- They have a grand total of nine friends on MySpace and haven’t posted an update since July. The funny thing is that their current mood is “good” on MySpace. They also have a company profile on LinkedIn, but it’s bare. I’m not entirely sure why they would link to these efforts.
The musicians seem to be much more adept at garnering support online. It looks like classical music fans mostly come to the musicians’ defense, whereas the general public is a little more divided. The musicians use their social media tools mostly to garner support from the classical music fans, whereas the DSO has a much more delicate line to balance with the institutional accounts.
Both parties seem to focus much of the efforts on broadcasting their positions, rather than truly fostering a discussion. Both sides want public opinion on their side, but don’t necessarily invite the public to weigh in. Furthermore, it is a challenge to tastefully show public support. It might look tacky for the DSO to display this support, but for the musicians perhaps less so.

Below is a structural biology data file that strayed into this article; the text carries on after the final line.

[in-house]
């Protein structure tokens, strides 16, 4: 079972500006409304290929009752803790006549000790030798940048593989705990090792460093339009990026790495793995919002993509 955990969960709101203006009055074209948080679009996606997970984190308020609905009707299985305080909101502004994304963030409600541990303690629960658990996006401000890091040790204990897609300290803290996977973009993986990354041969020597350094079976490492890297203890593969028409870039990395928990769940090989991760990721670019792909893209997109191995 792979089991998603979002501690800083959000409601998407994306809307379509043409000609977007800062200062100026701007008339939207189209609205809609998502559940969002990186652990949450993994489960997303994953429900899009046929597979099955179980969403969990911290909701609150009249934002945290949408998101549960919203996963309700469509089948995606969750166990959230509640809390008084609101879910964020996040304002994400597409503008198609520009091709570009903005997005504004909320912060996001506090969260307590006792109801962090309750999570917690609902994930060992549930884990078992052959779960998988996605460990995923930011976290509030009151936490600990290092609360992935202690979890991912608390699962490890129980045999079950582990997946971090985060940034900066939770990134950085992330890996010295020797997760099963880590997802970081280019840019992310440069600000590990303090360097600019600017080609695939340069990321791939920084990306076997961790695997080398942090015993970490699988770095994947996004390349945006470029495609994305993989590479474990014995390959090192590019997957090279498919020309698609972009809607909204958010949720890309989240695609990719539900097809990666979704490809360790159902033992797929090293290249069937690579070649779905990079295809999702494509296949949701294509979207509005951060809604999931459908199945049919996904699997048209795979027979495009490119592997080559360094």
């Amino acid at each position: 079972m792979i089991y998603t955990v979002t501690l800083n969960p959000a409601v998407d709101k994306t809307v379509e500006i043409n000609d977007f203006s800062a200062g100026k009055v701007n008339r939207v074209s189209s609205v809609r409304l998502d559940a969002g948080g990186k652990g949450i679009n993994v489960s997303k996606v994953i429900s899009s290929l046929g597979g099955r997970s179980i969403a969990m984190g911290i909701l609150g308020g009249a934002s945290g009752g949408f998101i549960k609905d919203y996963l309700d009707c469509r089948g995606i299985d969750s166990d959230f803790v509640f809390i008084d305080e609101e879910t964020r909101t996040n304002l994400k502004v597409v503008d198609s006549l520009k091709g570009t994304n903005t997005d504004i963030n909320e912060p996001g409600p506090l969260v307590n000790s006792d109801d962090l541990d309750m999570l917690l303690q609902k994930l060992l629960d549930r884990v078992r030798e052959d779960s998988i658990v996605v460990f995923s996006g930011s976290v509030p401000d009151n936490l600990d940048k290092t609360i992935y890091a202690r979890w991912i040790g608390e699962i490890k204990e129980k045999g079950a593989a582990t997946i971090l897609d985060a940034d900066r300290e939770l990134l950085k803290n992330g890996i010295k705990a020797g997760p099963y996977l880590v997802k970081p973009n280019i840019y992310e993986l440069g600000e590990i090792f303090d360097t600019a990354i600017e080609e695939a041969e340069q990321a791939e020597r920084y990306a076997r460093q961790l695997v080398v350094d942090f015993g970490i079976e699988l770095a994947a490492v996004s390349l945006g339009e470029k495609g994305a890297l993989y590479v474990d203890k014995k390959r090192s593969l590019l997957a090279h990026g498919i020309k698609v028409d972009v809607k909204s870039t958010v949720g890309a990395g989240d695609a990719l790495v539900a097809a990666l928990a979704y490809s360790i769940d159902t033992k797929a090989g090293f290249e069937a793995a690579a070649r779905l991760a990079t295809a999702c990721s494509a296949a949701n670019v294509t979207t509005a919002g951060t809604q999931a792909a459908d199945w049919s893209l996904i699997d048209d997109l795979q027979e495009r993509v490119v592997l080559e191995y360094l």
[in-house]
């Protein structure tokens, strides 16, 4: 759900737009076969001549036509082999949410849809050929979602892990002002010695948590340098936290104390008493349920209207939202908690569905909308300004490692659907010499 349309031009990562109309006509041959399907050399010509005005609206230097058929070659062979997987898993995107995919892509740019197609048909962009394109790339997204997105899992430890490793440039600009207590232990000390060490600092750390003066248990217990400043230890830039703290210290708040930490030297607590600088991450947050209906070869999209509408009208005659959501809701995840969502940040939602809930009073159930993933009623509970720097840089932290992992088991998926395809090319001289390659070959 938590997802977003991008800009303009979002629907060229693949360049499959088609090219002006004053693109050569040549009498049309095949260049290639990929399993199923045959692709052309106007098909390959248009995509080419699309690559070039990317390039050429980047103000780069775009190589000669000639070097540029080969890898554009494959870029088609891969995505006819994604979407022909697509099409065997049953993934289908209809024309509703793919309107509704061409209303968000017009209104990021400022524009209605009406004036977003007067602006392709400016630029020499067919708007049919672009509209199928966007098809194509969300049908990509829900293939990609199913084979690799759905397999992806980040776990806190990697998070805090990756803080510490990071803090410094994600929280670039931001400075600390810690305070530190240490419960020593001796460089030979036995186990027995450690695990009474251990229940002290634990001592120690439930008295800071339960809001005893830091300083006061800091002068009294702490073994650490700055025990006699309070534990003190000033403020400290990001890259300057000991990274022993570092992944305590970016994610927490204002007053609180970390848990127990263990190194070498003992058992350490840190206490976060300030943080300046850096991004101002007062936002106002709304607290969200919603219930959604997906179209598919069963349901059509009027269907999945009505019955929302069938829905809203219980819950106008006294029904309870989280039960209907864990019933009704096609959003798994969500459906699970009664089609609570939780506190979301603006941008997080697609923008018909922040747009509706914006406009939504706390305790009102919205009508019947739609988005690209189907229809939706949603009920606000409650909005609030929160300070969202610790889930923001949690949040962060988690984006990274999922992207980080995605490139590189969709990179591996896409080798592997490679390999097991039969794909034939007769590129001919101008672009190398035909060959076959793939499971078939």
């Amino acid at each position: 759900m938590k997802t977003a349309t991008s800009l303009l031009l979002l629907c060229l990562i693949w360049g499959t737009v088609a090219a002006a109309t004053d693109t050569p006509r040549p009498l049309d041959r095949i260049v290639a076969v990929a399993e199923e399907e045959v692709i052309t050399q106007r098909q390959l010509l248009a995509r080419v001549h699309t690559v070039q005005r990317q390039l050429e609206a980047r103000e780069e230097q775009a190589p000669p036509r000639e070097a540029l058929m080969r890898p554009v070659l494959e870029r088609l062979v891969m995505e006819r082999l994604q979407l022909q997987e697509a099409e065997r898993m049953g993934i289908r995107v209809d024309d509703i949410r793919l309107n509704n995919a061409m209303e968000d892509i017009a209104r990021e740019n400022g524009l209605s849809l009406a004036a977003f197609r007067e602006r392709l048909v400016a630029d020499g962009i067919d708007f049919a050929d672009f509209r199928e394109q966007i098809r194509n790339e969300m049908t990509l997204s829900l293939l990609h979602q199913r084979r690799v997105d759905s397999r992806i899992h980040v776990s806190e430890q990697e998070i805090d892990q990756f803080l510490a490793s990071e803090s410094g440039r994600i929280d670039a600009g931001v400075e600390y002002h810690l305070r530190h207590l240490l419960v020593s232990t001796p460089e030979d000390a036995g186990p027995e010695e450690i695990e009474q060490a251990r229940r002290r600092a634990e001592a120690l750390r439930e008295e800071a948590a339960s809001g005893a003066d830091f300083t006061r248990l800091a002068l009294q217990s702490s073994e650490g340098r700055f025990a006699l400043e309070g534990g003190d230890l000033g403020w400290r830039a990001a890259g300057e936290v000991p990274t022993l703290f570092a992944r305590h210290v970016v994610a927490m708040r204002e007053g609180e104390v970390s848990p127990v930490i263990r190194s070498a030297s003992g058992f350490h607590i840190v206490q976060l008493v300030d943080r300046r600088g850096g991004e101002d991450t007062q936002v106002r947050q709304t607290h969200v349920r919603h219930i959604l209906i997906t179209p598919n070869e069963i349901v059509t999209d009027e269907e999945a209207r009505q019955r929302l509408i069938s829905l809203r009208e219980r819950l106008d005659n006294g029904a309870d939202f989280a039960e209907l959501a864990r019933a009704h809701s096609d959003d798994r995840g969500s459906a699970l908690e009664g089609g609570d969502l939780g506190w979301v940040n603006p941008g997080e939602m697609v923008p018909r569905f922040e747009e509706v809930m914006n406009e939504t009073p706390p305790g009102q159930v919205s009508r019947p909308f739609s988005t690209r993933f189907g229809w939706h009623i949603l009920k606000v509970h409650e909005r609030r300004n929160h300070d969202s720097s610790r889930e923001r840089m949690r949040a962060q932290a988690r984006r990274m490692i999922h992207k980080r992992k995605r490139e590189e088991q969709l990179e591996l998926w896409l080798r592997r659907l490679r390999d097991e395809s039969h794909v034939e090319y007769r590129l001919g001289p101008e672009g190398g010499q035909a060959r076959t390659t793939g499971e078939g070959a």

In the end, I am reminded of Malcolm Gladwell’s article in The New Yorker. Social media support does not necessarily and automatically translate into real world support. A “like” or a comment on a Facebook page doesn’t equate joining the picket line. Nor do supportive comments necessarily help any of the parties win concessions in the negotiation. Yes, social media broadens the discussion willingly or unwillingly, but as mentioned earlier, the labor dispute will ultimately be resolved by the two parties behind closed doors and not on the social media stage or in the court of public opinion.
Even when an agreement is reached, there will be some cleaning up to do in the short term and long term. On Google, there is already a heavy correlation between the “negotiations” and “strike” search terms and the DSO. It will take a little while to clean up the SEO mess, but people will always be able to look back and find remnants of these public, social media discussions. That’s why it is so important to find the right messaging and keep the discussion civil. And what are the musicians going to do with their Facebook Fan page?
What do you think? Blog or no blog? How can the DSO balance a line between institutional messaging and their labor dispute arguments? How can the musicians use Twitter better to their advantage? What will the impact of social media be on the strike and the negotiations?